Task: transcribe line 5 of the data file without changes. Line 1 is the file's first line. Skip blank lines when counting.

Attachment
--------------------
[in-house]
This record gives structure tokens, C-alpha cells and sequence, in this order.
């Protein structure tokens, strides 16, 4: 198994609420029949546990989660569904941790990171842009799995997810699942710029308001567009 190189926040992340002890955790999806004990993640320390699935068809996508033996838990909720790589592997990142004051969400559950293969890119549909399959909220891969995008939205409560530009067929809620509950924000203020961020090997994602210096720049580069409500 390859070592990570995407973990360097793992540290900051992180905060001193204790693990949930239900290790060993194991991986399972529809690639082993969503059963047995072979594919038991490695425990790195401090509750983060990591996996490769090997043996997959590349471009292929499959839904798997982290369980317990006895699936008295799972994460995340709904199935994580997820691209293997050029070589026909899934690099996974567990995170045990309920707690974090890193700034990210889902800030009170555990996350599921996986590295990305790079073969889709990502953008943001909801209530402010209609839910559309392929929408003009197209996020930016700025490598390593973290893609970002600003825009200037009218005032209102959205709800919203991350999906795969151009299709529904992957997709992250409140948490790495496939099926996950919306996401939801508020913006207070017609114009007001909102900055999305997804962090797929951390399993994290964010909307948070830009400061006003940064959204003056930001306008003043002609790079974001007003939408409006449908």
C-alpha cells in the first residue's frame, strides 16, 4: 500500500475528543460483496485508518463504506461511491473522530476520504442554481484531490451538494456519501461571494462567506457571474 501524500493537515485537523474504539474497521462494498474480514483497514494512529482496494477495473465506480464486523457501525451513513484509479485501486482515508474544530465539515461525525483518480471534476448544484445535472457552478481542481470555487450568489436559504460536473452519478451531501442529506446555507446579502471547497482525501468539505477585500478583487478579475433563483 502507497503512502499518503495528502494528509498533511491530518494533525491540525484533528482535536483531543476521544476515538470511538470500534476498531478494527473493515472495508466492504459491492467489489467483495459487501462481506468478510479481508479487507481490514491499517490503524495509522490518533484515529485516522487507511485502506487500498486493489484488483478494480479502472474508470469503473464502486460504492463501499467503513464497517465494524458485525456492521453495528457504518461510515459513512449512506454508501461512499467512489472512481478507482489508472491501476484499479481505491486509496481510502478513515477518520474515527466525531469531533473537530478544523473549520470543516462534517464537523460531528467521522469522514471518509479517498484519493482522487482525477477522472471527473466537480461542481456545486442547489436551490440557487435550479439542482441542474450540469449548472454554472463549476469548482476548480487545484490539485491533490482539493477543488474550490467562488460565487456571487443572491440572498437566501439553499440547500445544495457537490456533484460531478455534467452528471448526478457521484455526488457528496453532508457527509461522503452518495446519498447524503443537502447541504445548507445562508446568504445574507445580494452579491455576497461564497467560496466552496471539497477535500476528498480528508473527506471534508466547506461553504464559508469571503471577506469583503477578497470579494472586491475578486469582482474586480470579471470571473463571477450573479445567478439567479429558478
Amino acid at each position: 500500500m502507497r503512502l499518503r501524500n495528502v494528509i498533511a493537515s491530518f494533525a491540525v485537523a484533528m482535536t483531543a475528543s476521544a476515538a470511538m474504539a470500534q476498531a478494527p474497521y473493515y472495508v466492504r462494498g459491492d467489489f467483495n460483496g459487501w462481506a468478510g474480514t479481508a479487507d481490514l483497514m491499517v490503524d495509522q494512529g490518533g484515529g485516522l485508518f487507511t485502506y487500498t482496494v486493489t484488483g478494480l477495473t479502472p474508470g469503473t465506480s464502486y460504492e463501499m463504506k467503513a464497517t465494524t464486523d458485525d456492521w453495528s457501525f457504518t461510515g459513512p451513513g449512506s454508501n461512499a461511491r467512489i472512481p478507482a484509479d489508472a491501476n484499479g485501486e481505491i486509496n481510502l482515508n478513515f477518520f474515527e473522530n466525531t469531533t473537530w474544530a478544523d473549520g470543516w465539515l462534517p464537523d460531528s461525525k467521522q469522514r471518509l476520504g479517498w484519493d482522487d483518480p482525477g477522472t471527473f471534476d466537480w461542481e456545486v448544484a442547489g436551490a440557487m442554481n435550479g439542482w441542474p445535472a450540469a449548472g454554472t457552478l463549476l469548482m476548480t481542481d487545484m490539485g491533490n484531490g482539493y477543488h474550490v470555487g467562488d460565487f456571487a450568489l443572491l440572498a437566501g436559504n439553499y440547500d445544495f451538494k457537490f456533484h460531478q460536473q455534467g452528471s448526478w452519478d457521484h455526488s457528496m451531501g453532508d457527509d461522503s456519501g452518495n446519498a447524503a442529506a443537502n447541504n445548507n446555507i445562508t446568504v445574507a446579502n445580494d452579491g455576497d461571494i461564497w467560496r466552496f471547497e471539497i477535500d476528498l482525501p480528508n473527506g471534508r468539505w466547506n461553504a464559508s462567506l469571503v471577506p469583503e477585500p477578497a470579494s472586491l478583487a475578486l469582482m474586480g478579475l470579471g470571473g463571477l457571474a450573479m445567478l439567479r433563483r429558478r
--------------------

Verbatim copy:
Amino acid at each position: 500500500m502507497r503512502l499518503r501524500n495528502v494528509i498533511a493537515s491530518f494533525a491540525v485537523a484533528m482535536t483531543a475528543s476521544a476515538a470511538m474504539a470500534q476498531a478494527p474497521y473493515y472495508v466492504r462494498g459491492d467489489f467483495n460483496g459487501w462481506a468478510g474480514t479481508a479487507d481490514l483497514m491499517v490503524d495509522q494512529g490518533g484515529g485516522l485508518f487507511t485502506y487500498t482496494v486493489t484488483g478494480l477495473t479502472p474508470g469503473t465506480s464502486y460504492e463501499m463504506k467503513a464497517t465494524t464486523d458485525d456492521w453495528s457501525f457504518t461510515g459513512p451513513g449512506s454508501n461512499a461511491r467512489i472512481p478507482a484509479d489508472a491501476n484499479g485501486e481505491i486509496n481510502l482515508n478513515f477518520f474515527e473522530n466525531t469531533t473537530w474544530a478544523d473549520g470543516w465539515l462534517p464537523d460531528s461525525k467521522q469522514r471518509l476520504g479517498w484519493d482522487d483518480p482525477g477522472t471527473f471534476d466537480w461542481e456545486v448544484a442547489g436551490a440557487m442554481n435550479g439542482w441542474p445535472a450540469a449548472g454554472t457552478l463549476l469548482m476548480t481542481d487545484m490539485g491533490n484531490g482539493y477543488h474550490v470555487g467562488d460565487f456571487a450568489l443572491l440572498a437566501g436559504n439553499y440547500d445544495f451538494k457537490f456533484h460531478q460536473q455534467g452528471s448526478w452519478d457521484h455526488s457528496m451531501g453532508d457527509d461522503s456519501g452518495n446519498a447524503a442529506a443537502n447541504n445548507n446555507i445562508t446568504v445574507a446579502n445580494d452579491g455576497d461571494i461564497w467560496r466552496f471547497e471539497i477535500d476528498l482525501p480528508n473527506g471534508r468539505w466547506n461553504a464559508s462567506l469571503v471577506p469583503e477585500p477578497a470579494s472586491l478583487a475578486l469582482m474586480g478579475l470579471g470571473g463571477l457571474a450573479m445567478l439567479r433563483r429558478r